The party was live in 1995 when Tha Dogg Pound arrived. At their near zenith of power and popularity, Death Row Records introduced the tandem of Dat Nigga Daz and Kurupt and supplied them with a bevy of hardcore beats that made the mackin’ and crackin’ of “Dogg Food” a certified success from coast to coast. These were Snoop Doggy Dogg’s homies; in fact their name as a rap group came from the term Snoop used to describe his crew.
Things change quickly in the world of hip-hop though. Despite a brief resurgance in popularity with the signing of 2Pac; Dr. Dre was soon to leave Death Row and take his hitmaking hip-hop credibility with him. Snoop released a second solo album on Death Row minus Dre which was not well received critically, and gradually the Row’s original stars went their seperate ways to join other labels or form their own. As Kurupt and Daz went on to varying degrees of success as solo artists speculation continued to float over the industry that they would reunite to recreate the magic of “Dogg Food” on a sophomore album. Sadly though there could be no “Dogg Pound” without Death Row, because C.E.O. Suge Knight was holding an iron grip on the intellectual property of the group – from their name on down to the very names they rapped as in the group. If they weren’t on Death Row, they couldn’t be Tha Dogg Pound and not expect to be sued for every cent they made on it.
Make no mistake about it that 2001’s “Dillinger & Young Gotti” is in every way the long overdue sequel to 1995’s hip-hop classic. By changing up their names and reworking the name of the group to an abbreviated D.P.G., they neatly sidestep the firm hold their ex-label holds on everything Doggy. There is of course the danger that some people who bought the debut may overlook this record as their sequel; or some people who purchase this CD may not realize the tandem has a heritage that spans two decades. Nevertheless whether you’re new to the D.P.G. crew or a fan from way back, the time has arrived for them to get back on the set.
Be warned that this album is unabashed “crip-hop” at it’s finest. From the overwhelming abundance of blue in the album’s artwork and cover photo to the “slangin, gangbangin O.G.’s” as Daz raps on the anthemic “C-Walkin Cha Cha Cha”, the D.P.G. raises a tall banner that unfurled reads “Crips R Us.” While not exactly an endorsement of this dangerous life it is certainly not a warning to shy away from it either; prompting a “caveat emptor” for any rap fan (or parental guardian) who dislikes these themes. For their mature aged (18 and up) set this album is a raucous celebration of D.P.G.’s hedonistic lifestyle that includes drinking, smoking, fucking, and fighting in no particular order – the same formula that helped to make their debut album an overwhelming success.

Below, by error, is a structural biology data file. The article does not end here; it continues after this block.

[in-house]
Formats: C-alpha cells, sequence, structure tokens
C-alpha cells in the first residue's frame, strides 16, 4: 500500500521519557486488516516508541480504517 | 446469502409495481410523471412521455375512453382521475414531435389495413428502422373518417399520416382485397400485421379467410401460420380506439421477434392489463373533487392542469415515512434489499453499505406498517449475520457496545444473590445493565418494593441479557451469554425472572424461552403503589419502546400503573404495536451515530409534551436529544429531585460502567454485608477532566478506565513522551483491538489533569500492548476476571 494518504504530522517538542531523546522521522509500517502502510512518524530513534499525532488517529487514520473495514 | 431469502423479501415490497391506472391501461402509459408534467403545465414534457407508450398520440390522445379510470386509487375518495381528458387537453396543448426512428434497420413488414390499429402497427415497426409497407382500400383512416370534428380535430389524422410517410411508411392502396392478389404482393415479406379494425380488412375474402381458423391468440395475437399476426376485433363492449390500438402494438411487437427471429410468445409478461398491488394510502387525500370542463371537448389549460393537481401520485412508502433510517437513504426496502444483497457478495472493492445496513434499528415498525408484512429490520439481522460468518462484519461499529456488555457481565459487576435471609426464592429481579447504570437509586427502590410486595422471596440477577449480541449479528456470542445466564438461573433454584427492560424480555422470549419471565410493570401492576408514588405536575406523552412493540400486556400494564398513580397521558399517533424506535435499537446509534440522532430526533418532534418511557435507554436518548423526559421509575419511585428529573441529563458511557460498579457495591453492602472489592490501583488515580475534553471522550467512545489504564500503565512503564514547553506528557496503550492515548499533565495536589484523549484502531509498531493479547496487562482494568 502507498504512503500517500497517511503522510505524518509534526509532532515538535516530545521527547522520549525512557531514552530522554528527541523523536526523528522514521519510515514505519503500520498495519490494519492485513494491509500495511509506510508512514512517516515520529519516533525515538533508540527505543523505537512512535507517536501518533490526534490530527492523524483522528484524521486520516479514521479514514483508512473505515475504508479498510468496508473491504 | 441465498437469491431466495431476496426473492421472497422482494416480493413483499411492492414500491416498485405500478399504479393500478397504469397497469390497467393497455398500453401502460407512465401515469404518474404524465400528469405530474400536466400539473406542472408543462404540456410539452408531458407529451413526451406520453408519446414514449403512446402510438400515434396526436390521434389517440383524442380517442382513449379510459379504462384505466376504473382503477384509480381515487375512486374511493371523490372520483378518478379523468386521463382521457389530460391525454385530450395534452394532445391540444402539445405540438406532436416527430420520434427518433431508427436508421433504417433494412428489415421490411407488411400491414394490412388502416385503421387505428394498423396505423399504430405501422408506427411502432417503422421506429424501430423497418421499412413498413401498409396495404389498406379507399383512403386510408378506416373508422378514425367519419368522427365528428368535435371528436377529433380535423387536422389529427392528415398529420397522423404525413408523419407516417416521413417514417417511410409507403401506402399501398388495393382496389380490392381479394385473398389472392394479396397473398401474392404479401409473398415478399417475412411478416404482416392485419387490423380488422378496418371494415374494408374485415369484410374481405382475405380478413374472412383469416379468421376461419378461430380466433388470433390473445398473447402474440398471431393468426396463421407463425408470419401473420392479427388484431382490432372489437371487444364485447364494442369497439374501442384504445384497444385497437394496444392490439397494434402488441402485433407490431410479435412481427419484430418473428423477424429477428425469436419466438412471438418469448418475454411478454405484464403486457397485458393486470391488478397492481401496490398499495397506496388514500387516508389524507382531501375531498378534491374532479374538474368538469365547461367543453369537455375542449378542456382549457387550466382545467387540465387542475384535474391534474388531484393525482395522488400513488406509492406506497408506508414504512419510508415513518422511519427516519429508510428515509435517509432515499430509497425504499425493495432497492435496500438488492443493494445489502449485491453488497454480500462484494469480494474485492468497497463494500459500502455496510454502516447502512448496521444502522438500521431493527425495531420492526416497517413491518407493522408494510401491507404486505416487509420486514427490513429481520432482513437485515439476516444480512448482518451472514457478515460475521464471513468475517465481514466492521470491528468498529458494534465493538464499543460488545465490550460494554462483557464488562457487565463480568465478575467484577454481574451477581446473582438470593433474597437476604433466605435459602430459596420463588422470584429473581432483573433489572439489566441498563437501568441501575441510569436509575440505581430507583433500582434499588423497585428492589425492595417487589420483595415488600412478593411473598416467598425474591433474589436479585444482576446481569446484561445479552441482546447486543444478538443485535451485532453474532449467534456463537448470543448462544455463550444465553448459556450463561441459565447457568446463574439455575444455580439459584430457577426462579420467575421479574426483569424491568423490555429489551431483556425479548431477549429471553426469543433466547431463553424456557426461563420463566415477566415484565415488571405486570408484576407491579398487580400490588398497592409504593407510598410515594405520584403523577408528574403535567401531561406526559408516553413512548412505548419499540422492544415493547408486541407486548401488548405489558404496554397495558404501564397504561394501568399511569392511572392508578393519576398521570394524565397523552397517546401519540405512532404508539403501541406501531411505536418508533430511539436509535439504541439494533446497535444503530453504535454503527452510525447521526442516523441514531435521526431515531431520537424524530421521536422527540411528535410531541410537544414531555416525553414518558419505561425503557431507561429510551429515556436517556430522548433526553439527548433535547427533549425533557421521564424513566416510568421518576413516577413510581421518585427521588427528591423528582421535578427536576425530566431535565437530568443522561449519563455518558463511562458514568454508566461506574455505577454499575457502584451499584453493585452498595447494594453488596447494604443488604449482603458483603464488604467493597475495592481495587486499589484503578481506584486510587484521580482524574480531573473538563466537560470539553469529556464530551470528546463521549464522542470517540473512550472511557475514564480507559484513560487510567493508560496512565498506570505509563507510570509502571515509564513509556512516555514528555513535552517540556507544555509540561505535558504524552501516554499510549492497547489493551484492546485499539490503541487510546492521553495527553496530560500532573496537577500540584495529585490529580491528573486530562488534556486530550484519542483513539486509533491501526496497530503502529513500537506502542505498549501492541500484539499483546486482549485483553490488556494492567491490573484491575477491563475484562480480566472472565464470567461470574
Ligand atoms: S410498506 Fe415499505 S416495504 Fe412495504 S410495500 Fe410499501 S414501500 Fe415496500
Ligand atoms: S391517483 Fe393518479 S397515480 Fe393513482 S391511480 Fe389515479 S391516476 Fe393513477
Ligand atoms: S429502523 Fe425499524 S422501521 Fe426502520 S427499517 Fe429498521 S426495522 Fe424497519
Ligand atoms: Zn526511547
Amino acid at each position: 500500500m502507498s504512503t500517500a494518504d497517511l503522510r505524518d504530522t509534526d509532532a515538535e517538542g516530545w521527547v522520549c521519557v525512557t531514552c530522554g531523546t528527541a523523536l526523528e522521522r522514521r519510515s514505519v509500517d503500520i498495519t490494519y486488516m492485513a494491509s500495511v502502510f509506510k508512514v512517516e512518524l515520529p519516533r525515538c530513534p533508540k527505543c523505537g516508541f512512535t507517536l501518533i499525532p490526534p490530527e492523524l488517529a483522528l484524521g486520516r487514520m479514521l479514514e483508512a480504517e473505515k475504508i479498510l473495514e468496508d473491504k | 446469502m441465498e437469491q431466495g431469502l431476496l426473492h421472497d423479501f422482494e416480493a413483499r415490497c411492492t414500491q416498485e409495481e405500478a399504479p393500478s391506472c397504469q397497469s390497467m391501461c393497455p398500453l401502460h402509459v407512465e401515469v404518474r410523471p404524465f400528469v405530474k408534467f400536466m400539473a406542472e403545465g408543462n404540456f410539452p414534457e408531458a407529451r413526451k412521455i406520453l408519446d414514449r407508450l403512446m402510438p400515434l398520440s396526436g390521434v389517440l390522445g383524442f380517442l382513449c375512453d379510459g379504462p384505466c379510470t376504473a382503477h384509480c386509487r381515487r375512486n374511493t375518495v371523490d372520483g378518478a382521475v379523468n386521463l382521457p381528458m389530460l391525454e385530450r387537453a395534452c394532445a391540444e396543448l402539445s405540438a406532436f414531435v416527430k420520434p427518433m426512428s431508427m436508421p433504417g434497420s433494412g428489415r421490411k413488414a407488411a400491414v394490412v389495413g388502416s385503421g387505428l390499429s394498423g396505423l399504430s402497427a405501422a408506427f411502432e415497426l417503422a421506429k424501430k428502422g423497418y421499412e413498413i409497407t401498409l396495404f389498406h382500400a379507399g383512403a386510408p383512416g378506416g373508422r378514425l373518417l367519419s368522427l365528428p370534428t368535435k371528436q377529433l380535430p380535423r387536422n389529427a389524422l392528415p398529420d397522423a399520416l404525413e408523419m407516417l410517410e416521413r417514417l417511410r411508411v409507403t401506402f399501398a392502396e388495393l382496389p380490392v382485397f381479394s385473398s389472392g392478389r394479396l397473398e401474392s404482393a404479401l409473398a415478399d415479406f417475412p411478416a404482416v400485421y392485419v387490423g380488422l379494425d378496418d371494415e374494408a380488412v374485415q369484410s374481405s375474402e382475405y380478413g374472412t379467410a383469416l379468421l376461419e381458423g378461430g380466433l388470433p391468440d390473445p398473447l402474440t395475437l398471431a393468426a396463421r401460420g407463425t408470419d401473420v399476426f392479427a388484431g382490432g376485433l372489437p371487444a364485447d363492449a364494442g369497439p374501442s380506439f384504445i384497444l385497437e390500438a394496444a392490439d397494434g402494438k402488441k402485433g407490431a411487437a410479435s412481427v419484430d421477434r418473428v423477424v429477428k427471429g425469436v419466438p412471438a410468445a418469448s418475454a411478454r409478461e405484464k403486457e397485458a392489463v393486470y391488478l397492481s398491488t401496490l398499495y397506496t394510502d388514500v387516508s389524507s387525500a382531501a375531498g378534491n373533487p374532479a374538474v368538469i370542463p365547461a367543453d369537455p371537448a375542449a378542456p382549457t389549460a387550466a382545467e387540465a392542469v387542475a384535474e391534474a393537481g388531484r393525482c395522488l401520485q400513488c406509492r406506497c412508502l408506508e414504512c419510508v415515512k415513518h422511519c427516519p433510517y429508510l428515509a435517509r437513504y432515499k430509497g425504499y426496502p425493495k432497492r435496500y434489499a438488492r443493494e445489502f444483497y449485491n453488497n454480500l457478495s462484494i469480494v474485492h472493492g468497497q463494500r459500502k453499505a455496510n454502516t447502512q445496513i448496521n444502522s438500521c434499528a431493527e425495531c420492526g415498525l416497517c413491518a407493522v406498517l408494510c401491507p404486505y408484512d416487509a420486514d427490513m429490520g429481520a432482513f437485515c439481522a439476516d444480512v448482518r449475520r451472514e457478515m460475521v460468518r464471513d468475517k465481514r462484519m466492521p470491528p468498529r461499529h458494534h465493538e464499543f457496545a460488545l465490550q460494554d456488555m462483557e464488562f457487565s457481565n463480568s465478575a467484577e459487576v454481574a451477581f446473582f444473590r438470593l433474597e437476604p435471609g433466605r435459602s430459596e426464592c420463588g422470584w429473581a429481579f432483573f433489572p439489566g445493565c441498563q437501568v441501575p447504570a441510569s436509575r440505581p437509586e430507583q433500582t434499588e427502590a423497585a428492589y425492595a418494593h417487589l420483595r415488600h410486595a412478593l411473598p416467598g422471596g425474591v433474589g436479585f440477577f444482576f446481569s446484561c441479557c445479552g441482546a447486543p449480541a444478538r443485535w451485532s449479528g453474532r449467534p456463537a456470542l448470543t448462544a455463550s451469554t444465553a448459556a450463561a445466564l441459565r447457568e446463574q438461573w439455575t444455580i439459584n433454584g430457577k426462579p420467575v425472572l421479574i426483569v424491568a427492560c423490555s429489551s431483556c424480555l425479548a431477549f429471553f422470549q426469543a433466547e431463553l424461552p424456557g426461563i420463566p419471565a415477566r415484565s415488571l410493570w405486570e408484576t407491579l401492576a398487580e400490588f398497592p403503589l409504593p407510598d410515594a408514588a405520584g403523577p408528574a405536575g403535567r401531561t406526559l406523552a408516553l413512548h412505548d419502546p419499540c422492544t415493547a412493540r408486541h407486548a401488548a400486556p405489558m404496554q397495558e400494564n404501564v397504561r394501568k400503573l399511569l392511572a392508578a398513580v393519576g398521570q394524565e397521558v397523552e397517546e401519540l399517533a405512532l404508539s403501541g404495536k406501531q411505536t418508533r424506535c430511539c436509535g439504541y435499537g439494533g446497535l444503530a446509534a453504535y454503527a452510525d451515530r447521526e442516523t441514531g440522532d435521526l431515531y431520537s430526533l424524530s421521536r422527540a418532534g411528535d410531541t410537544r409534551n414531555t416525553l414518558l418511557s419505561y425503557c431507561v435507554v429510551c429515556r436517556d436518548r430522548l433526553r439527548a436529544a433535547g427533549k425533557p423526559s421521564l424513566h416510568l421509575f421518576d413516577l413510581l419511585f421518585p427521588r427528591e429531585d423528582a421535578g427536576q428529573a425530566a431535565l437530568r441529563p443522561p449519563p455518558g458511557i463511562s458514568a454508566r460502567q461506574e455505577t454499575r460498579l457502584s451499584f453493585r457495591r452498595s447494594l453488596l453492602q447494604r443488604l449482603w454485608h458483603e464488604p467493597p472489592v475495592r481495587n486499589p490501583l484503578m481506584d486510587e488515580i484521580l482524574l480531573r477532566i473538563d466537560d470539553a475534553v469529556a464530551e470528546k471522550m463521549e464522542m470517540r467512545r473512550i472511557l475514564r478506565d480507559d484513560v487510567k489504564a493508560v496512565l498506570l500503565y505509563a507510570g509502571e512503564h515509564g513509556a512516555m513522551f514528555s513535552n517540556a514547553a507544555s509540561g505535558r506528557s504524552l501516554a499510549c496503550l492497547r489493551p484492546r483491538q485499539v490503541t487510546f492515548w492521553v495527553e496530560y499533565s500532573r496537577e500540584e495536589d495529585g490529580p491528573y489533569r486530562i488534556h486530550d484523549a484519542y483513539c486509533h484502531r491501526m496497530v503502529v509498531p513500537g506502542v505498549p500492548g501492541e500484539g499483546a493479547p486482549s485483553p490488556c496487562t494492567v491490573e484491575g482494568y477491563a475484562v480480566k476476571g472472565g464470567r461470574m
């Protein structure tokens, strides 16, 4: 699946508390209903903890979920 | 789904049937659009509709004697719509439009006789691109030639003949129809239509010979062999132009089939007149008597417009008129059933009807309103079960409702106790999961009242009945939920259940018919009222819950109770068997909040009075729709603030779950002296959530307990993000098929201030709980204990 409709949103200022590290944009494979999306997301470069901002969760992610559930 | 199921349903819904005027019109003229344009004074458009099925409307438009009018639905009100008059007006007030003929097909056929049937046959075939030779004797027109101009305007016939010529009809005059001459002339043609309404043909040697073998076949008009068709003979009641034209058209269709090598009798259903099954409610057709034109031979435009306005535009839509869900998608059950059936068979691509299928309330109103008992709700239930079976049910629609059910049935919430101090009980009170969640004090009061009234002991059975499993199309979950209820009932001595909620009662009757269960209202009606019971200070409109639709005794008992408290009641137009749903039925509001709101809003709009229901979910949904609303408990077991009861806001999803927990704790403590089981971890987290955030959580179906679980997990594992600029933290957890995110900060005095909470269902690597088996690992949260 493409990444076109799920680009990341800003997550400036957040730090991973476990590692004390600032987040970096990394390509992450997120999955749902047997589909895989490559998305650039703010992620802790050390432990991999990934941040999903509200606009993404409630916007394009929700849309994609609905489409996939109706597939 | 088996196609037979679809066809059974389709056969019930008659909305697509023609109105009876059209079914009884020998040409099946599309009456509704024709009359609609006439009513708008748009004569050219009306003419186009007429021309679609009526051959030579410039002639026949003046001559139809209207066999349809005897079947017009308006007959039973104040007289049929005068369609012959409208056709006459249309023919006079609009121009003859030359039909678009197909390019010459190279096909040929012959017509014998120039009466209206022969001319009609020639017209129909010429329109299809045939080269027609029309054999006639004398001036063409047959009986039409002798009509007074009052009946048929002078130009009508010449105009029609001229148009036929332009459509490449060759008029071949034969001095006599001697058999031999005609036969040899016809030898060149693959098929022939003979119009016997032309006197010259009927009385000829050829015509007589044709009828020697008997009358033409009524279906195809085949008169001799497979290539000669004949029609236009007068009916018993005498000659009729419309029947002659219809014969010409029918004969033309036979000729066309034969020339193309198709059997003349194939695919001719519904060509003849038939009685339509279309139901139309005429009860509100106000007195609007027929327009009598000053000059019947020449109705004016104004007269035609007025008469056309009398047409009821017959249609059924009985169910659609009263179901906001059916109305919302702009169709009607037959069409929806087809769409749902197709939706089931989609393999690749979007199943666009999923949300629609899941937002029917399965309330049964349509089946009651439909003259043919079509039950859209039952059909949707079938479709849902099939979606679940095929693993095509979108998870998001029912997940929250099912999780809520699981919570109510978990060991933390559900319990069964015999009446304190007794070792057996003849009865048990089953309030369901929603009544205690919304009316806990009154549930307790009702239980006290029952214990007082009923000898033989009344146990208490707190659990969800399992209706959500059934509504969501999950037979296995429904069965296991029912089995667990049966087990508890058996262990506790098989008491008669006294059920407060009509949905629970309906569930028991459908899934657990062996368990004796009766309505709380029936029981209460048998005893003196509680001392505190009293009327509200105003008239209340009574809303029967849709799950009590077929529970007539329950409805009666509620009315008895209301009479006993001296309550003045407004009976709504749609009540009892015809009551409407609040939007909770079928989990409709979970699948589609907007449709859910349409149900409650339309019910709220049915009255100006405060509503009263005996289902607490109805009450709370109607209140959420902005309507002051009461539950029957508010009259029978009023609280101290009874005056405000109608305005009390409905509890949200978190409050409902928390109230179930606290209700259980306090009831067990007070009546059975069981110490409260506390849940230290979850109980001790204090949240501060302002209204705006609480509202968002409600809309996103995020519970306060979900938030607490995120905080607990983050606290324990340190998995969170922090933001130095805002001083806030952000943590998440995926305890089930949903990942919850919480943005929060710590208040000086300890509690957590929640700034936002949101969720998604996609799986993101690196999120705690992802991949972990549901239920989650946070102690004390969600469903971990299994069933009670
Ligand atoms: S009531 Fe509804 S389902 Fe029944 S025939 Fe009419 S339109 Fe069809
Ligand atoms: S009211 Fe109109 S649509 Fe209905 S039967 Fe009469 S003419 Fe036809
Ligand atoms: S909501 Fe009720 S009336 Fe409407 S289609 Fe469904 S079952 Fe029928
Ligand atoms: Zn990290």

Guest appearances are kept to a reasonable minimum, but are appropriate to the track and the groove when used. Xzibit makes an excellent cameo on “We Livin Gangsta Like”, Slip Capone is ice cold on “My Heart Don’t Pump No Fear” and even Beanie Sigel makes a surprise appearance on the smooth flowing “Best Run” – a track so laid back it defies its own title. Songs like the up-tempo “Coastin” and the pleasingly subtle groove of “At Night” couldn’t be more different, but both work because of the charisma of Daz and Kurupt (oops, I mean Dillinger and Young Gotti) and how well they team together on tracks. They even pull off the impossible and break from reckless living to offer hope to young G’s on “There’s Someway Out” with an mellow beat and uplifting chorus combined with matter of fact statements at the end from Daz:
“Yeah, I used to think I couldn’t do it cause I thought it was fear
But you gotta overcome fear; like Big Pimpin say
doubt is the murderer of the dream that couldn’t dream on
But then it’s up to you to make that decision”
This is really the exception to the rule as far as lyrical content on the album though. Kurupt and Daz are both capable rhyme writers on their own and with this album apply them together to themes which range from good (“Dipp Wit Me)” to fair (“Party at My House”) to needlessly misogynstic (“You’re Jus a B.I.T.C.H.”). This is not anything new for a crew whose musical heritage dates all the way back to Snoop’s “Bitches Ain’t Shit (But Hoes and Tricks)” so an analysis of individual topics doesn’t really serve this album well. Rather the overall package needs to be judged on the flow both rappers have (top notch), the construction of rhymes (very rarely corny) and the selection of beats (above average to excellent). Only a few tracks fail to meet this criteria, and they are few and far between on this twenty-one track album which actually IS that long (no cheating with skits or interludes posing as songs throughout).
While maybe not the classic that their 1995 “Dogg Food” debut album was, the ex-Dogg Pound members now reunited have released a new LP that certainly has enough G-funk to make vehicles bounce and keep heads nodding for the summer. Notable more for the grooves and charismatic delivery of the MC’s than for the actual words, this album would be ideal music for gangsta rap fans to bump in the ride or for social functions where a backdrop of cool melodies will ward off the summer’s heat. It’s safe to say that the album was indeed worth the wait; so here’s to Dillinger and Young Gotti – make that Daz and Kurupt – getting back together one mo’ gen in the 21st century.